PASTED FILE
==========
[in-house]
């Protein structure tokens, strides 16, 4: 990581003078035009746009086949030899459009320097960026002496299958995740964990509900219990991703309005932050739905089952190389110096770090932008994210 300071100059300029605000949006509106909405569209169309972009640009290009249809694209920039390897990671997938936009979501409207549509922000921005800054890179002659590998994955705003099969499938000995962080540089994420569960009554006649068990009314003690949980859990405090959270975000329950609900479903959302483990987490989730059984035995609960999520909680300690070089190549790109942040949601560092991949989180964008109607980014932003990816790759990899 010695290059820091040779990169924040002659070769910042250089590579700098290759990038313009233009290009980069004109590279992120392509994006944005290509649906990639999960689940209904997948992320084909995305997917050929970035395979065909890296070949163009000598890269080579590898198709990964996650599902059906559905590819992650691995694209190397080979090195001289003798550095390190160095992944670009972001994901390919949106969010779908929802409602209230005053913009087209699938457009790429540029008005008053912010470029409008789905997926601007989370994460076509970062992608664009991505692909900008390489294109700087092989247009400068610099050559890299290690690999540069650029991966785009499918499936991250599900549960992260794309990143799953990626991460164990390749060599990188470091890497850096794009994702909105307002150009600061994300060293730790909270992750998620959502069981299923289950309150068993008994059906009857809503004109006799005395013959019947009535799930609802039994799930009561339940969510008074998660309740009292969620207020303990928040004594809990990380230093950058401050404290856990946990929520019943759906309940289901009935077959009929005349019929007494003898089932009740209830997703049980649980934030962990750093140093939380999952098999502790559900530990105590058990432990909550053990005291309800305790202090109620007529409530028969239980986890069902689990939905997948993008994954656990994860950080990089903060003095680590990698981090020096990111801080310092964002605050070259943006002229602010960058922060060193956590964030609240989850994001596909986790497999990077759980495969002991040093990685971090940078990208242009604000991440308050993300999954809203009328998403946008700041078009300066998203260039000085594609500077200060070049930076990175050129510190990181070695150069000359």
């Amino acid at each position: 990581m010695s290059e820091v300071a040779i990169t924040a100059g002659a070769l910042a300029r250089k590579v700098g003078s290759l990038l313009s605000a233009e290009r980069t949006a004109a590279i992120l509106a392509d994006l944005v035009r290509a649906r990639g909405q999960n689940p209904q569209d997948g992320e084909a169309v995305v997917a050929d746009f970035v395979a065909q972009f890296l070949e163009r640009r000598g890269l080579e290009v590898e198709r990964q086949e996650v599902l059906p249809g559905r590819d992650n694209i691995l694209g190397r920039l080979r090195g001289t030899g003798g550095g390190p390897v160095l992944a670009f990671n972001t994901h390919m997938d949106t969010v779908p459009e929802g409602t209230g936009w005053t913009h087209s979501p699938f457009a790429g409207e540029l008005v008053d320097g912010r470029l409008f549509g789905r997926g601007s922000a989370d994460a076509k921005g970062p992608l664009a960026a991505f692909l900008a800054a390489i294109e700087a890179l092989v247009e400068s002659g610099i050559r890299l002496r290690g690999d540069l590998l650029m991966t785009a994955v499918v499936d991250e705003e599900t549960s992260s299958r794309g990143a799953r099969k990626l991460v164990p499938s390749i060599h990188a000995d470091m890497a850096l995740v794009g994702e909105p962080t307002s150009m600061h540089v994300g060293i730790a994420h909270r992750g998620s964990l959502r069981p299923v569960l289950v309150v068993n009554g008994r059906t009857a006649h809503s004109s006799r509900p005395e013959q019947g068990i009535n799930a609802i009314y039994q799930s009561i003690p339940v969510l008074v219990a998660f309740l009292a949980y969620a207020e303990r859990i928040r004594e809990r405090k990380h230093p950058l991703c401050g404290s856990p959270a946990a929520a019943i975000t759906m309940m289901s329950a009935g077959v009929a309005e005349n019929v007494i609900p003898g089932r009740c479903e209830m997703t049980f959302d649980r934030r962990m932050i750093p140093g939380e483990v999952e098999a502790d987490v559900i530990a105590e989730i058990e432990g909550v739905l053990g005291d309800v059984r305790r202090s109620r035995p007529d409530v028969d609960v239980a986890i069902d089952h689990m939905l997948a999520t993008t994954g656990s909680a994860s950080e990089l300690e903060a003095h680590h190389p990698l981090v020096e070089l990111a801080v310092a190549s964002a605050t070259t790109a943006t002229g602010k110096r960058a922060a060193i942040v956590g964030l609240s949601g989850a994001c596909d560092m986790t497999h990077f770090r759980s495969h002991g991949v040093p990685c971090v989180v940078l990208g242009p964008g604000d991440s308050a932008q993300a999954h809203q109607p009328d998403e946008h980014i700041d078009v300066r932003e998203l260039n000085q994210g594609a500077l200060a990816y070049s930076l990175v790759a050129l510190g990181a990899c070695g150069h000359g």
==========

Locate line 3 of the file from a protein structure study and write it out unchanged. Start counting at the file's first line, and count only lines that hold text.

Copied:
């Amino acid at each position: 990581m010695s290059e820091v300071a040779i990169t924040a100059g002659a070769l910042a300029r250089k590579v700098g003078s290759l990038l313009s605000a233009e290009r980069t949006a004109a590279i992120l509106a392509d994006l944005v035009r290509a649906r990639g909405q999960n689940p209904q569209d997948g992320e084909a169309v995305v997917a050929d746009f970035v395979a065909q972009f890296l070949e163009r640009r000598g890269l080579e290009v590898e198709r990964q086949e996650v599902l059906p249809g559905r590819d992650n694209i691995l694209g190397r920039l080979r090195g001289t030899g003798g550095g390190p390897v160095l992944a670009f990671n972001t994901h390919m997938d949106t969010v779908p459009e929802g409602t209230g936009w005053t913009h087209s979501p699938f457009a790429g409207e540029l008005v008053d320097g912010r470029l409008f549509g789905r997926g601007s922000a989370d994460a076509k921005g970062p992608l664009a960026a991505f692909l900008a800054a390489i294109e700087a890179l092989v247009e400068s002659g610099i050559r890299l002496r290690g690999d540069l590998l650029m991966t785009a994955v499918v499936d991250e705003e599900t549960s992260s299958r794309g990143a799953r099969k990626l991460v164990p499938s390749i060599h990188a000995d470091m890497a850096l995740v794009g994702e909105p962080t307002s150009m600061h540089v994300g060293i730790a994420h909270r992750g998620s964990l959502r069981p299923v569960l289950v309150v068993n009554g008994r059906t009857a006649h809503s004109s006799r509900p005395e013959q019947g068990i009535n799930a609802i009314y039994q799930s009561i003690p339940v969510l008074v219990a998660f309740l009292a949980y969620a207020e303990r859990i928040r004594e809990r405090k990380h230093p950058l991703c401050g404290s856990p959270a946990a929520a019943i975000t759906m309940m289901s329950a009935g077959v009929a309005e005349n019929v007494i609900p003898g089932r009740c479903e209830m997703t049980f959302d649980r934030r962990m932050i750093p140093g939380e483990v999952e098999a502790d987490v559900i530990a105590e989730i058990e432990g909550v739905l053990g005291d309800v059984r305790r202090s109620r035995p007529d409530v028969d609960v239980a986890i069902d089952h689990m939905l997948a999520t993008t994954g656990s909680a994860s950080e990089l300690e903060a003095h680590h190389p990698l981090v020096e070089l990111a801080v310092a190549s964002a605050t070259t790109a943006t002229g602010k110096r960058a922060a060193i942040v956590g964030l609240s949601g989850a994001c596909d560092m986790t497999h990077f770090r759980s495969h002991g991949v040093p990685c971090v989180v940078l990208g242009p964008g604000d991440s308050a932008q993300a999954h809203q109607p009328d998403e946008h980014i700041d078009v300066r932003e998203l260039n000085q994210g594609a500077l200060a990816y070049s930076l990175v790759a050129l510190g990181a990899c070695g150069h000359g």